Abstract syntax

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The abstract syntax of a programming language is an unambiguous representation of the syntax of a language; most compilers and most language definitions work in terms of the abstract syntax of a language as opposed to the concrete syntax of a language, which is what the programmer actually writes down. Twelf can encode the abstract syntax of a language, and can furthermore gracefully encode the idea of binding by using higher-order abstract syntax.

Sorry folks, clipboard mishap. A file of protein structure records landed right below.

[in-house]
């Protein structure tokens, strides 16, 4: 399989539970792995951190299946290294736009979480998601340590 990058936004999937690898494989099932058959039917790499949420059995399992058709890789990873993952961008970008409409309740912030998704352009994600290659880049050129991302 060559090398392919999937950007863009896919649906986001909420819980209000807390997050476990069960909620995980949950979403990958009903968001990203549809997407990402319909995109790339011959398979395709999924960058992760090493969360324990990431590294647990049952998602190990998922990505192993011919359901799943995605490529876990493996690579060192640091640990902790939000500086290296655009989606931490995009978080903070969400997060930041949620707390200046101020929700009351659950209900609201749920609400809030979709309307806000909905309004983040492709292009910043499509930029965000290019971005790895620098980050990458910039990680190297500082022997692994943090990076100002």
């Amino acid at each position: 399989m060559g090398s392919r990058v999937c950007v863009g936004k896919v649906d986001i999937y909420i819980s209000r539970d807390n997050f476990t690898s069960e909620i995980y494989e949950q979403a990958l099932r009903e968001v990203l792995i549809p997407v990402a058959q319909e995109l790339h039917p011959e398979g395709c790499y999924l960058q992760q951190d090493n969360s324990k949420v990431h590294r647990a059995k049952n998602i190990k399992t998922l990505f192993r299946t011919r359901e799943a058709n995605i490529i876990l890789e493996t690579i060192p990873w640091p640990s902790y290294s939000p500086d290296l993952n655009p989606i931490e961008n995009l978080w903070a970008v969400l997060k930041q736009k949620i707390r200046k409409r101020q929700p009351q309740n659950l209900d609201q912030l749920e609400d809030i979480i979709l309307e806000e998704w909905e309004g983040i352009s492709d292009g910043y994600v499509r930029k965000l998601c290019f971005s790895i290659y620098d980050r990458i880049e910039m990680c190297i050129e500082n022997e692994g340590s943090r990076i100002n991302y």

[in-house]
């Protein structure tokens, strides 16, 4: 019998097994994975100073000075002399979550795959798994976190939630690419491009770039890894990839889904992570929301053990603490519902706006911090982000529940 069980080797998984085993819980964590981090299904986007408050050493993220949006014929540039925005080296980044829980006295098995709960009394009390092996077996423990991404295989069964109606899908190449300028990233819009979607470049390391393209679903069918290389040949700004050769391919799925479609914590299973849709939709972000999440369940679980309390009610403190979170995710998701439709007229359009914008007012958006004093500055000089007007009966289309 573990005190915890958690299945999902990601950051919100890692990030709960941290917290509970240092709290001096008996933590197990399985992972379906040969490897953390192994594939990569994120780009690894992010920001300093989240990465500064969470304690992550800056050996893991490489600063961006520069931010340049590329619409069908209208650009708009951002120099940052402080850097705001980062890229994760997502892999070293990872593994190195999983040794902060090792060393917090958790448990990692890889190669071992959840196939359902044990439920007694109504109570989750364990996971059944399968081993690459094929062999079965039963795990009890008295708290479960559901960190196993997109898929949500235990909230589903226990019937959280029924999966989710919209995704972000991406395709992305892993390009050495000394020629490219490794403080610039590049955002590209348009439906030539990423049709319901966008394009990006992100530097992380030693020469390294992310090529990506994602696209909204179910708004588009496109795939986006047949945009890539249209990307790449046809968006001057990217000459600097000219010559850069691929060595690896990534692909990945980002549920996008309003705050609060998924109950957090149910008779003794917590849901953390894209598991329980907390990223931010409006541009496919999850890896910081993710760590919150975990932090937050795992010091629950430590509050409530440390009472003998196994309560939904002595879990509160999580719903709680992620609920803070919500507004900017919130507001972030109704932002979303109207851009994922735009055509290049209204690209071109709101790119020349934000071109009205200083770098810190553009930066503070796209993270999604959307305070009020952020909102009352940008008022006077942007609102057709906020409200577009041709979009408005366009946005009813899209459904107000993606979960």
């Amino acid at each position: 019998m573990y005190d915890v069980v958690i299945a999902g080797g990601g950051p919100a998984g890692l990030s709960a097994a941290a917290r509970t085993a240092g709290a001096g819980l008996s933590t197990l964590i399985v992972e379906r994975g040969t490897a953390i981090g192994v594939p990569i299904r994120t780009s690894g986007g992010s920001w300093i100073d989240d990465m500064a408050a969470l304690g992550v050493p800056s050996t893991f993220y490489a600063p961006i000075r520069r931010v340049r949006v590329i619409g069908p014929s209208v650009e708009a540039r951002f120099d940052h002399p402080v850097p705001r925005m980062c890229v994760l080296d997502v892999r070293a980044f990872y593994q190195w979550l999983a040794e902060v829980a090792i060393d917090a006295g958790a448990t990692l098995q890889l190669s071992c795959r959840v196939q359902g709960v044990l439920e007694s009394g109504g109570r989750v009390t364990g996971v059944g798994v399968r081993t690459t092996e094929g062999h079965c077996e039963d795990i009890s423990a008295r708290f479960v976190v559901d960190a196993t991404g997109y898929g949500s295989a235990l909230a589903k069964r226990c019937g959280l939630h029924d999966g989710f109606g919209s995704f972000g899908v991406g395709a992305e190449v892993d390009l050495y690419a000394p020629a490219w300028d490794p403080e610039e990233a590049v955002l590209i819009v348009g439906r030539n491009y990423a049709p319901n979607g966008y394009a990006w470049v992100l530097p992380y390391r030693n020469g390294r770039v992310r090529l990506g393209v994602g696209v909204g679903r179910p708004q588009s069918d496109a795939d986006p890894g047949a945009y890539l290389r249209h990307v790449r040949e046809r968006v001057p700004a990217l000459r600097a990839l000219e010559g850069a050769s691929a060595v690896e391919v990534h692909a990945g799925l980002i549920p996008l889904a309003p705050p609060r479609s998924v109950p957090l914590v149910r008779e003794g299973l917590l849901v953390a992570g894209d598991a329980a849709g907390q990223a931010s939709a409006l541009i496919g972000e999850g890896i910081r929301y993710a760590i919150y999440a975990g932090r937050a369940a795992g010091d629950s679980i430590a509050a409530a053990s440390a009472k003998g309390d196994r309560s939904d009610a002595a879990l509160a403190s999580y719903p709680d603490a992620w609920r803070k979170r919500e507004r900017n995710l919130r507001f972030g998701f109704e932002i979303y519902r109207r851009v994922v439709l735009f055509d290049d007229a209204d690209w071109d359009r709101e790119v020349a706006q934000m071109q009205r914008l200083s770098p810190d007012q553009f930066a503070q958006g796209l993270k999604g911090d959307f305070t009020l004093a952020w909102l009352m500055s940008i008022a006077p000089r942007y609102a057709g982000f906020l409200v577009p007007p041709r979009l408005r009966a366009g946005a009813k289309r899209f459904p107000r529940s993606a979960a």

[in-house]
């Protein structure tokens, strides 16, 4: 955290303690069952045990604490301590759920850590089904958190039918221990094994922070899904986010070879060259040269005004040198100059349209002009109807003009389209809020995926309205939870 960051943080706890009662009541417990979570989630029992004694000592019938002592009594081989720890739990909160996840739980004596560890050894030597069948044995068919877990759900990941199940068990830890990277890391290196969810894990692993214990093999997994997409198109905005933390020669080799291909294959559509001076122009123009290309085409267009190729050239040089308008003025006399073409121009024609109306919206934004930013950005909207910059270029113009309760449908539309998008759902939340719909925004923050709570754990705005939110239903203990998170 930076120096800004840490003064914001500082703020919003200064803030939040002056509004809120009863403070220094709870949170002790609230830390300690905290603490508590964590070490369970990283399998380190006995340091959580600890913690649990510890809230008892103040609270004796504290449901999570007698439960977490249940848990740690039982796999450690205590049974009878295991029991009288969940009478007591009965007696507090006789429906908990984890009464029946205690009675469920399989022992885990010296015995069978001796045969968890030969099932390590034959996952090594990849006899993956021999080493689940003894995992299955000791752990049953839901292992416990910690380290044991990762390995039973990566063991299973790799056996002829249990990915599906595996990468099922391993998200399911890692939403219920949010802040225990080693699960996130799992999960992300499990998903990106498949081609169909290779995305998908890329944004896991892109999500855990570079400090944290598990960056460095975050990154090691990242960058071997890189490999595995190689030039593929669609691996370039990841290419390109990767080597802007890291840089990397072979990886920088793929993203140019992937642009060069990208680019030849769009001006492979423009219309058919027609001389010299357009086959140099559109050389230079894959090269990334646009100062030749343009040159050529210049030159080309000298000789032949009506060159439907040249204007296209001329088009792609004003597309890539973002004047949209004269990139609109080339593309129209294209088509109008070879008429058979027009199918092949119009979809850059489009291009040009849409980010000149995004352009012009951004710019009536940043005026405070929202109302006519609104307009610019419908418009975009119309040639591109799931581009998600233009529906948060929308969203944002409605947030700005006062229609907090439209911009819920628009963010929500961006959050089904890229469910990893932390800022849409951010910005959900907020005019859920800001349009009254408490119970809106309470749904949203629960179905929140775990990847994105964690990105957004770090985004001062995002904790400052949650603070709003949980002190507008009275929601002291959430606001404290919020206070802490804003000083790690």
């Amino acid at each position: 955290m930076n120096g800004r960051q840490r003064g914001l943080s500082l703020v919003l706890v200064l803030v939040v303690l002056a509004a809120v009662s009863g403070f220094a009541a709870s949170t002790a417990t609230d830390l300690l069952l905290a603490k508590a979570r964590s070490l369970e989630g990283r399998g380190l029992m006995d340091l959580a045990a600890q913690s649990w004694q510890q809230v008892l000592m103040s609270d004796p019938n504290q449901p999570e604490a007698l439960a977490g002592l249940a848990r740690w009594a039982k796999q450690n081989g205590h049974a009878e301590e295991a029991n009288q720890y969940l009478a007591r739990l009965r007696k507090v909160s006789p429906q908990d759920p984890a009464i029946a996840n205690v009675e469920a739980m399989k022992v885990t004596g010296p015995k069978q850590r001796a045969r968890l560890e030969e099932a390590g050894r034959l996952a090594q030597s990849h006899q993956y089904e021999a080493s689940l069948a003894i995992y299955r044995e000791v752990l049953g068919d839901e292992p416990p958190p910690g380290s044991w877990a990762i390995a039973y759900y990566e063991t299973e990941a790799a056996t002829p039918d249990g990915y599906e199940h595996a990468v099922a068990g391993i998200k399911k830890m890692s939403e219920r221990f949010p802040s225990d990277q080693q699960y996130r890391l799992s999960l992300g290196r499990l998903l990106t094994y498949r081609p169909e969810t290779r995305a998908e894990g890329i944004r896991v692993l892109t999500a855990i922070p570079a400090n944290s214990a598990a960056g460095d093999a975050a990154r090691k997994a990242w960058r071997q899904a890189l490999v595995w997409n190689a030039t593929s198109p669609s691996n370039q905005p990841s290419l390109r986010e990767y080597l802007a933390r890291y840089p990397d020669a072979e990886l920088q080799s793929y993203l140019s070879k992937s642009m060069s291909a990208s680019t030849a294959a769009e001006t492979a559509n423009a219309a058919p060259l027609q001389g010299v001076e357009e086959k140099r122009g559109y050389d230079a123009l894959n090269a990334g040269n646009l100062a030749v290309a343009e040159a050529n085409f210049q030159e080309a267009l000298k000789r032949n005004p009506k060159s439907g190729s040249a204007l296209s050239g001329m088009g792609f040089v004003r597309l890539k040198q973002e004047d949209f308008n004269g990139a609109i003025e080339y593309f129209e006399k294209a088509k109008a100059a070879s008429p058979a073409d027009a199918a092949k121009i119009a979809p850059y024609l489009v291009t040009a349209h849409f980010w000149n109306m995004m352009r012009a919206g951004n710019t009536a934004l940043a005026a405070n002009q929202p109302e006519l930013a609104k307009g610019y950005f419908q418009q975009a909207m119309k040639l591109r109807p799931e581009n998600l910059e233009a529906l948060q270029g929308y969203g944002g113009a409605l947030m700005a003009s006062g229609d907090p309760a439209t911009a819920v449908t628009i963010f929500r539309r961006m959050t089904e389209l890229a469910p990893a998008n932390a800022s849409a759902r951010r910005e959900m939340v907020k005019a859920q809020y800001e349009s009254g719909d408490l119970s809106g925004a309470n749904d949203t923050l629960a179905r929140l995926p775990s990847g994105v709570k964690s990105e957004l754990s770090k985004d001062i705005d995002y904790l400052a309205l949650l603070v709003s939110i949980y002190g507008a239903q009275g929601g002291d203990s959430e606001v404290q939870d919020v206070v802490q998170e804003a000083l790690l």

Example

The concrete syntax of a simple language might look like this:

if 1 = 2 then 1 + if true then 3 else 6 else 6

and the abstract syntax in a language like ML might look like this:

If(Eq(Num(1),Num(2)),

  Plus(Num(1),If(True,Num(3),Num(6))),
  Num(6)) 

and the same abstract syntax in a language like Twelf might look like this:

(if (eq (num 1) (num 2))

   (plus (num 1) (if true (num 3) (num 6)))
   (num 6))

See also

Higher-order abstract syntax